I studied Aikido for lot of years, in Aikido, everybody studies  from all levels studying together. It’s that whole circular thing, and it raises everybody up. We all do better through that process, even the more experienced people, every now and then a novice will bring in something new. That gives them a new perspective, etc.

I’m not somebody that needs a ton of structure, to enjoy an activity, which some people really need and like the structure, the rules of the game that RPGs provide.

I do tend to prefer games that are less restrictive and restrictive in choices.  I get very annoyed with assessments that are forced choice. Where you only have two answers that you can answer, and that’s it. Very unlike the real world, from my perspective of the world, that people often put themselves into, these dichotomies that they can only do either/or; only these binary choices. Yes I see the world as have many more and varied ranges of opportunities than just this or that. Alas so many games tend to be more dichotomous like that, and I really don’t enjoy those. The ones that have a lot more variability, and opportunities for creative solutions, attract me.

So that is what about games that appeals to me, for those games that do appeal.

There’s a lot of other recreational activities I do that aren’t "games" per se, but when I do games, those are the ones I prefer, and generally, I think for the social aspect. Generally I went through my phases of playing solo video games and all. Solo games,  they’re fine, they’re alright, they’re enjoyable for a little while, but I get pretty bored with the solo games before too long.

I definitely enjoy the more social aspects of the social games. I do a lot of other things solo just fine, such as music, outdoorsmanship, etc. I sometimes often enjoy those to recharge, I am more of an introvert than an extrovert, but I am able to easily stretch, and I do enjoy the social aspect of cooperative games, and find role-playing games the pinnacle of such experiences.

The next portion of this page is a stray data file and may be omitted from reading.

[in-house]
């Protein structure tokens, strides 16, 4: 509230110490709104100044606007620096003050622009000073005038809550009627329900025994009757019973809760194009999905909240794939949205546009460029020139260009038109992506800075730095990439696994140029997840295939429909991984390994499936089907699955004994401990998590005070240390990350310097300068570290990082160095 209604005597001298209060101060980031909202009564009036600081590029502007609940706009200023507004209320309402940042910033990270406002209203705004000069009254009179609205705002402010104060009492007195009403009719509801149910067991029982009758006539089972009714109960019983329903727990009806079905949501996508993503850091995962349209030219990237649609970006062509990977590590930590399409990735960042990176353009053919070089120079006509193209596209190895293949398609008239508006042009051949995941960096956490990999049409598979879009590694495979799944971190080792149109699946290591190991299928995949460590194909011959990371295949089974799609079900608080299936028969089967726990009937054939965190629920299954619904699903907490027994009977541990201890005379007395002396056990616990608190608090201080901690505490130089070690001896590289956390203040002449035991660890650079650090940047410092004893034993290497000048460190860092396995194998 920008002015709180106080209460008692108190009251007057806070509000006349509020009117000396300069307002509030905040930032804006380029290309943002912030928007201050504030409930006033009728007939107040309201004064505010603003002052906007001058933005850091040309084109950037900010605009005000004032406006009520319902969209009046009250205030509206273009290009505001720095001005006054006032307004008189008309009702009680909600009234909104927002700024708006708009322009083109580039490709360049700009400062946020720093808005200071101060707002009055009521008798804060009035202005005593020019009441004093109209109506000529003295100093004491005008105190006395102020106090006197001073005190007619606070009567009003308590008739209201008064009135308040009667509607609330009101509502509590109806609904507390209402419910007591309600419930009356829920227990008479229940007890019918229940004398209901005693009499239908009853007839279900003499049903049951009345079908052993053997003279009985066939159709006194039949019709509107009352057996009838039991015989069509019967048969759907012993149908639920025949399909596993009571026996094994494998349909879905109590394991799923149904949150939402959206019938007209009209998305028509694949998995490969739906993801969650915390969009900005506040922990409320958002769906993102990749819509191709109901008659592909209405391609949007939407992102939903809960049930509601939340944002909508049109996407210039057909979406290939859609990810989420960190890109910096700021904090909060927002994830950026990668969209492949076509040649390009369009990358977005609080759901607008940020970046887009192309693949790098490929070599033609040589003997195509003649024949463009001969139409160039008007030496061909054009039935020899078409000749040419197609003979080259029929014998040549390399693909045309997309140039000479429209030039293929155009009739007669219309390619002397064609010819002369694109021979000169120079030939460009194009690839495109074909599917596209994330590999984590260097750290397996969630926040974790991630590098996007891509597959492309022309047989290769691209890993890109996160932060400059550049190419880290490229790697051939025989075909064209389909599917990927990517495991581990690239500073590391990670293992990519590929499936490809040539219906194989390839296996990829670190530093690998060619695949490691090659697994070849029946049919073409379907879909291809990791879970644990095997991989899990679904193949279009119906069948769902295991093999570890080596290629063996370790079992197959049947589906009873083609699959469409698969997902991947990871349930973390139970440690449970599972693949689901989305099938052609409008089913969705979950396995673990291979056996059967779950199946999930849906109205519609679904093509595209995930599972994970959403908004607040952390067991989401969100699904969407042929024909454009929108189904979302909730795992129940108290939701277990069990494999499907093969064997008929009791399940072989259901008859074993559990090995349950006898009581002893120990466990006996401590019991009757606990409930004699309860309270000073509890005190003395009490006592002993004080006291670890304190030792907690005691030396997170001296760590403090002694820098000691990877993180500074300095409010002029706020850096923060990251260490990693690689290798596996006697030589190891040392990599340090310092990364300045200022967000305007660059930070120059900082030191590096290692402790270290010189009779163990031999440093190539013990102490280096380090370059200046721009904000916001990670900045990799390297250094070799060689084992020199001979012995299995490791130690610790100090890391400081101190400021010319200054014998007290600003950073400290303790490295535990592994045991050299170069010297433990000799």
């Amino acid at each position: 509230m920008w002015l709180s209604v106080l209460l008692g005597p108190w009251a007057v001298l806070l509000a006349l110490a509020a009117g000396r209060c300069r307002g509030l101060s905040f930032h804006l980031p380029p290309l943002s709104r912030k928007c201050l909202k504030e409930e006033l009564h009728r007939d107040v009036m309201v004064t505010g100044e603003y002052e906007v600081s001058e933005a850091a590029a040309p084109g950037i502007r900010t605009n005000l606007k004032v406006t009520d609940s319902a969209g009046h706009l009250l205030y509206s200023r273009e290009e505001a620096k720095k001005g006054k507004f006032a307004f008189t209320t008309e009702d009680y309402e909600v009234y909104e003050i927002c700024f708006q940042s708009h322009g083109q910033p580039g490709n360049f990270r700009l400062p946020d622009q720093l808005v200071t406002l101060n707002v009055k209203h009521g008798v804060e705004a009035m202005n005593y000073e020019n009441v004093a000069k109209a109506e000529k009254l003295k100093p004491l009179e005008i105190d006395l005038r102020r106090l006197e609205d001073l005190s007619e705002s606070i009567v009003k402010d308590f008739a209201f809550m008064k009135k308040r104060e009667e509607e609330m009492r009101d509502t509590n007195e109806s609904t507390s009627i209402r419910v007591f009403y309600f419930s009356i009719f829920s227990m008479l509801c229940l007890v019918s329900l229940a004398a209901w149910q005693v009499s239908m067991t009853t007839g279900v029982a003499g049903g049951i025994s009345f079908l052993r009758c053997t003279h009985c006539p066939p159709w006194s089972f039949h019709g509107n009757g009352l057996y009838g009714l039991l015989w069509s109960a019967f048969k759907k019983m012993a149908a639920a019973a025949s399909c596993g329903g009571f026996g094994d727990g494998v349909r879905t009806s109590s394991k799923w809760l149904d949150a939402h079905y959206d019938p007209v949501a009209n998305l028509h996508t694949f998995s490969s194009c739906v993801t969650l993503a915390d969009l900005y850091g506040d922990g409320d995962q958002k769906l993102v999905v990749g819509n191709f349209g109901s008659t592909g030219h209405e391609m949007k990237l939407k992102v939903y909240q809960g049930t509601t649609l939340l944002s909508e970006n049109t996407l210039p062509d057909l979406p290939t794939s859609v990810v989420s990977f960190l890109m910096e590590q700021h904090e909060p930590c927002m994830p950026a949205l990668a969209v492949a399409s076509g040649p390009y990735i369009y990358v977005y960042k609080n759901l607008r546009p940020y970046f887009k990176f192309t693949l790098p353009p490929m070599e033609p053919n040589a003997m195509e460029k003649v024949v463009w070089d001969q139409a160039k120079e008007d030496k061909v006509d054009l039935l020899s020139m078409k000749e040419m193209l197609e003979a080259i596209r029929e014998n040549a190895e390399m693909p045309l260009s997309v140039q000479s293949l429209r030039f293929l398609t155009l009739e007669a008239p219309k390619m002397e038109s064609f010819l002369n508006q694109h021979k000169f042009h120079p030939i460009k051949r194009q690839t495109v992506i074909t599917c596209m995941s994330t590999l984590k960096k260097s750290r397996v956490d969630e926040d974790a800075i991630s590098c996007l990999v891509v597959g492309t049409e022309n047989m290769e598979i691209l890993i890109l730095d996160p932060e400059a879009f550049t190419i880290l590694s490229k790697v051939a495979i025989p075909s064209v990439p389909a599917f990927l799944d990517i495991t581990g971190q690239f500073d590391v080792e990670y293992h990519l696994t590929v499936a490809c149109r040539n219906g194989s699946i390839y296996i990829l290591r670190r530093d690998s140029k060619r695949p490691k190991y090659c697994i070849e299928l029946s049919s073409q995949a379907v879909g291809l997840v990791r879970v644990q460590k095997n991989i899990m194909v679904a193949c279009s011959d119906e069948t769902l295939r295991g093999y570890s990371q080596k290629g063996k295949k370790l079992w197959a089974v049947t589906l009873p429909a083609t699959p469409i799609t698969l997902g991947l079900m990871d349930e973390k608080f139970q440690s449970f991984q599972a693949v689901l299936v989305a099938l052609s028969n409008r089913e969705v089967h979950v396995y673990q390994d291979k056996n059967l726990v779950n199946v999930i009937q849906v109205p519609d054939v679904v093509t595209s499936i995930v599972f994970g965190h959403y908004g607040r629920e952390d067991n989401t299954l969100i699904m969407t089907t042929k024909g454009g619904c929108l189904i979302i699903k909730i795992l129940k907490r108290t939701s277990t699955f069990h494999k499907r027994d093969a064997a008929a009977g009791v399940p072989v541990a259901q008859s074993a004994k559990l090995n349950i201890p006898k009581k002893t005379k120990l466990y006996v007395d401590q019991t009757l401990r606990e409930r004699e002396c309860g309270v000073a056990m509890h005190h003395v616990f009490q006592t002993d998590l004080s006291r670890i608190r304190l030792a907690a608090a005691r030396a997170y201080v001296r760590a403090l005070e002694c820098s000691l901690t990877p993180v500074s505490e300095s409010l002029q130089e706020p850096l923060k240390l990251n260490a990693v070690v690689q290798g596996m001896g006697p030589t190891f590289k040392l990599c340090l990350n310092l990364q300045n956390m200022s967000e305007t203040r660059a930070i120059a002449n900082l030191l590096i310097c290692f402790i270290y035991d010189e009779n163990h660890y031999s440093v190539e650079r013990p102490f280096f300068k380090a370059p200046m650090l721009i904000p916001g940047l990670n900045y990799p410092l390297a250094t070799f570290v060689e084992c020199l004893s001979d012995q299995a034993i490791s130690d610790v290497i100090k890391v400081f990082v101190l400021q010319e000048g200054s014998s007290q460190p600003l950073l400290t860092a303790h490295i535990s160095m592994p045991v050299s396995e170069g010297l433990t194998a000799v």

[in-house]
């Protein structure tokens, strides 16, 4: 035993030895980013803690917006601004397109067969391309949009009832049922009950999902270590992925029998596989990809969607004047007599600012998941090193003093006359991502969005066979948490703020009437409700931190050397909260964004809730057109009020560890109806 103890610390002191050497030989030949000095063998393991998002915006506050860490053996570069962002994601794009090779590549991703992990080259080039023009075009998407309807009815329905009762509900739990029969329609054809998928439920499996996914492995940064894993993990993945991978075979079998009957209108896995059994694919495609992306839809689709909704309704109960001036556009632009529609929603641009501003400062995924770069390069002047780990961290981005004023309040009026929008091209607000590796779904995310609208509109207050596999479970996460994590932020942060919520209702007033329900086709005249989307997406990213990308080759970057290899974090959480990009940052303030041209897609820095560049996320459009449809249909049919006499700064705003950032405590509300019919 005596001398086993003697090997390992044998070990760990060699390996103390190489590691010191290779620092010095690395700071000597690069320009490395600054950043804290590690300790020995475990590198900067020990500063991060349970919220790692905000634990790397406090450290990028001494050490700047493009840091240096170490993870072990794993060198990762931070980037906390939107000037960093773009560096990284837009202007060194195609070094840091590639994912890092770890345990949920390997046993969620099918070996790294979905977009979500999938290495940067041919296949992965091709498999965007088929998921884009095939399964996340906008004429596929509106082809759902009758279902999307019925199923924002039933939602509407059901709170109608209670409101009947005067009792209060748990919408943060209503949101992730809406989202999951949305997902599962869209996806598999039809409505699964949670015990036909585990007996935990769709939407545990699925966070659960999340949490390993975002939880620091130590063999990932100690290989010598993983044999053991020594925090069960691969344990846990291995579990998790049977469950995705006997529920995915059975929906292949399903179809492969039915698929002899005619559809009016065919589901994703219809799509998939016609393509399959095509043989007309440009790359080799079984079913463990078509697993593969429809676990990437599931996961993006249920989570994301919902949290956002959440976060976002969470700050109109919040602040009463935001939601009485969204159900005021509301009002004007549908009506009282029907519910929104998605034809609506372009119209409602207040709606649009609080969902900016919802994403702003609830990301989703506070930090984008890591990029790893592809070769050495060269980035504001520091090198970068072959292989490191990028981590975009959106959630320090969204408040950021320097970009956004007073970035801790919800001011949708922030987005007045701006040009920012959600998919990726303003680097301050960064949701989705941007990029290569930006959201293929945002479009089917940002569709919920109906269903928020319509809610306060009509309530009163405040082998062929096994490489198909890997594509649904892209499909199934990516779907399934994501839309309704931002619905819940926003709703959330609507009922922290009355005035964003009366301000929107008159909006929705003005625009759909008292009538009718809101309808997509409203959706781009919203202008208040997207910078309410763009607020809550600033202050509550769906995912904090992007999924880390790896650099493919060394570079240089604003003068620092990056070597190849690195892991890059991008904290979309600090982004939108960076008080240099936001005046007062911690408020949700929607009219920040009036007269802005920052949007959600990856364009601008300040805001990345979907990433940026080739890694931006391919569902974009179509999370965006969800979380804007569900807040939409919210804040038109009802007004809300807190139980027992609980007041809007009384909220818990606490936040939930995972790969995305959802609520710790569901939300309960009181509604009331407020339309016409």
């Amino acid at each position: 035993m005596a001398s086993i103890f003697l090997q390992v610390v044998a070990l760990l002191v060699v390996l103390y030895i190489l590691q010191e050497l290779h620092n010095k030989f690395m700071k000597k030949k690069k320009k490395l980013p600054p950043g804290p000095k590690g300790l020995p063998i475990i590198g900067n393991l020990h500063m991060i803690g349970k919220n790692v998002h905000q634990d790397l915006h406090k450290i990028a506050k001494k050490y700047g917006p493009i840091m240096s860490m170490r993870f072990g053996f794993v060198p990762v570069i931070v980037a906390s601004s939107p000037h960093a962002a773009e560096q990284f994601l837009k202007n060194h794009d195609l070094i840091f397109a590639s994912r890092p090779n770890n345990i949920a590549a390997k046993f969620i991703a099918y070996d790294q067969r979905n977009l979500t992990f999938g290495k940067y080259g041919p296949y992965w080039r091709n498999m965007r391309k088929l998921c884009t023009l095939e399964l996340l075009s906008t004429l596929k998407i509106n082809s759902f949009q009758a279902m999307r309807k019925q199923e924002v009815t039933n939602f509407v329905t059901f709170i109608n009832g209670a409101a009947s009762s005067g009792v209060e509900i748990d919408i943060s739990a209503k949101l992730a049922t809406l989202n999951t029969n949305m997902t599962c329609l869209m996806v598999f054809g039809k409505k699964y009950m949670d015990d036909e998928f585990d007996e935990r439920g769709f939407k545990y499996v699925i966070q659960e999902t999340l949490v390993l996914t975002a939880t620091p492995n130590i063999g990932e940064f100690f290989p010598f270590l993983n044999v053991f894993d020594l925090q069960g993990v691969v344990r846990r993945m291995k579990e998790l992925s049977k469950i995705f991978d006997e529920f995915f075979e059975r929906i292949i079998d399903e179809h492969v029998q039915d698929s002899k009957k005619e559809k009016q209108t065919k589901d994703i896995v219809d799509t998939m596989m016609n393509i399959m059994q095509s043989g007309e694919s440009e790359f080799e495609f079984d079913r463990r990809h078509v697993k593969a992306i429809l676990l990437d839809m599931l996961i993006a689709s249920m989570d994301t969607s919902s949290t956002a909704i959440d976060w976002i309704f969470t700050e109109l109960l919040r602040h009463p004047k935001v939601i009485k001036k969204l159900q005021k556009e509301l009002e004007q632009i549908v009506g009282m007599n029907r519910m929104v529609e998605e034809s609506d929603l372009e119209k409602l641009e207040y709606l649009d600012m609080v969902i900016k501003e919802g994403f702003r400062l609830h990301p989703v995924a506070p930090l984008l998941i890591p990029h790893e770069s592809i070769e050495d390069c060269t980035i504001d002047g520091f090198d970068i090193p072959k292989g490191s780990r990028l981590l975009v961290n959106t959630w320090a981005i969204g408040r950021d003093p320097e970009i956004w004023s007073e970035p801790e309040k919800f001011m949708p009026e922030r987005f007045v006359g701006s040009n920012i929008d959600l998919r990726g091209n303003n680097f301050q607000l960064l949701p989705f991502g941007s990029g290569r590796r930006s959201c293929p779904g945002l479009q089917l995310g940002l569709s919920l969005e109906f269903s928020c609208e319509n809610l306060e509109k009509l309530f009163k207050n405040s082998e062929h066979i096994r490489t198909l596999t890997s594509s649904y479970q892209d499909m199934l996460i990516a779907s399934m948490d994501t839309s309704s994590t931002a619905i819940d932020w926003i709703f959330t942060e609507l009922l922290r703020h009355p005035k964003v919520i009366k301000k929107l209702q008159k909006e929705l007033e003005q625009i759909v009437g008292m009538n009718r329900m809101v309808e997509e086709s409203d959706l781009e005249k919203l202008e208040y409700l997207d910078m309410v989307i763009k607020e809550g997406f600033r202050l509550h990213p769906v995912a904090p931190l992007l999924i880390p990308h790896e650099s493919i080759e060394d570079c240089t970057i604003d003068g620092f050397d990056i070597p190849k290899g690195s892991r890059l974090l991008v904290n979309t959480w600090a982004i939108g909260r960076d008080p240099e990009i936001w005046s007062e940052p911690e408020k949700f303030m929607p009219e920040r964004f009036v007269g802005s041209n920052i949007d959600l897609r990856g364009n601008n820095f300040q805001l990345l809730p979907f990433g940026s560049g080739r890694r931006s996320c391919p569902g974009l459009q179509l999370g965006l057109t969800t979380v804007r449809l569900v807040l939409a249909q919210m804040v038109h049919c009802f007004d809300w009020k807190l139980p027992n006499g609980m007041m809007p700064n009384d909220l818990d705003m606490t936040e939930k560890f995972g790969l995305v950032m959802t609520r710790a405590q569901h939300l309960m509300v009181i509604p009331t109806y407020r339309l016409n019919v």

Q. Describe for us please, what do you see as your better self?

Patience and love.

That’s my mantra, that’s what I’m always striving for in my life.

That’s what got me through being a full time single father of 3 boys, especially when they were teenagers.

I would say quietly to myself again and again, “Patience and love. Patience and love.”

I sometimes struggle with the patience thing.

I don’t generally struggle with the love part. I think, I consider myself a pretty loving individual.

I’ve always had a lot of love to give, even when I went through times where I had to bottle that up during some very bad years when I was younger, during some periods of my life decades ago, and, you know, had to protect myself because of the environments I was in.

But when I’m being my best self, it’s being patient, loving, listening, supportive, and I just try to strive for that every day. I try to remind myself when I’m noticing myself getting a little tense and frustrated with something or somebody.

Take that deep breath and try to bring that mantra into myself, and when I get in touch with that, I think I do okay, and good things happen, every time that I do get in touch with that, not just for me, but for everybody.

That is why I like this, role-playing gaming, RPG therapy, etc.

I’ve done the computer trade for decades, first starting programming in 1979, and I’ve been, you know, doing the therapeutic trade since 2004, give or take.

The computer trade I’m very, very good at, but I turn into a machine rather than an empathetic loving person. The therapeutic industry makes me a better person, more in touch with my core self. It encourages empathy rather than discourages it like the tech industry usually does.

So, that’s why it is important I do more of the RPG and therapeutic programs, so I can keep that balance.